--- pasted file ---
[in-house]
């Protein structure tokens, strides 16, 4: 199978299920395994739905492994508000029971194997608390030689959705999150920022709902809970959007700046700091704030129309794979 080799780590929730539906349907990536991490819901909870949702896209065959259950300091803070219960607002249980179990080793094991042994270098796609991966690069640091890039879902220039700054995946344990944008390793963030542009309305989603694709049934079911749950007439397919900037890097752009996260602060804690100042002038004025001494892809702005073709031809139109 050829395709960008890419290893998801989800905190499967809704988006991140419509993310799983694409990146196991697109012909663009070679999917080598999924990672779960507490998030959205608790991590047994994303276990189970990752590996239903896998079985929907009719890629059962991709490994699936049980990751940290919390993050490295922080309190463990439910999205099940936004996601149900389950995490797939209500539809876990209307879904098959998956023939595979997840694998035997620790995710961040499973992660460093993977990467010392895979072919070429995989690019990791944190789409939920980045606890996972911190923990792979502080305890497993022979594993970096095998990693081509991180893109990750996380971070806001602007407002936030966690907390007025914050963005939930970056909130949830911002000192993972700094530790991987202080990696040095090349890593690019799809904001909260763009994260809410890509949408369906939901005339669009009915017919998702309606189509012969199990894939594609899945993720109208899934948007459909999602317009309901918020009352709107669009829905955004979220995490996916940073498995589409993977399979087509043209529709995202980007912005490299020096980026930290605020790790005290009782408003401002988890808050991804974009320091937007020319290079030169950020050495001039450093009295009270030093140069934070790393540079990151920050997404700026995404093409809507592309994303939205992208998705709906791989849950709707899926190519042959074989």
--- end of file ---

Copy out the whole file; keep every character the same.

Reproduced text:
[in-house]
């Protein structure tokens, strides 16, 4: 199978299920395994739905492994508000029971194997608390030689959705999150920022709902809970959007700046700091704030129309794979 080799780590929730539906349907990536991490819901909870949702896209065959259950300091803070219960607002249980179990080793094991042994270098796609991966690069640091890039879902220039700054995946344990944008390793963030542009309305989603694709049934079911749950007439397919900037890097752009996260602060804690100042002038004025001494892809702005073709031809139109 050829395709960008890419290893998801989800905190499967809704988006991140419509993310799983694409990146196991697109012909663009070679999917080598999924990672779960507490998030959205608790991590047994994303276990189970990752590996239903896998079985929907009719890629059962991709490994699936049980990751940290919390993050490295922080309190463990439910999205099940936004996601149900389950995490797939209500539809876990209307879904098959998956023939595979997840694998035997620790995710961040499973992660460093993977990467010392895979072919070429995989690019990791944190789409939920980045606890996972911190923990792979502080305890497993022979594993970096095998990693081509991180893109990750996380971070806001602007407002936030966690907390007025914050963005939930970056909130949830911002000192993972700094530790991987202080990696040095090349890593690019799809904001909260763009994260809410890509949408369906939901005339669009009915017919998702309606189509012969199990894939594609899945993720109208899934948007459909999602317009309901918020009352709107669009829905955004979220995490996916940073498995589409993977399979087509043209529709995202980007912005490299020096980026930290605020790790005290009782408003401002988890808050991804974009320091937007020319290079030169950020050495001039450093009295009270030093140069934070790393540079990151920050997404700026995404093409809507592309994303939205992208998705709906791989849950709707899926190519042959074989």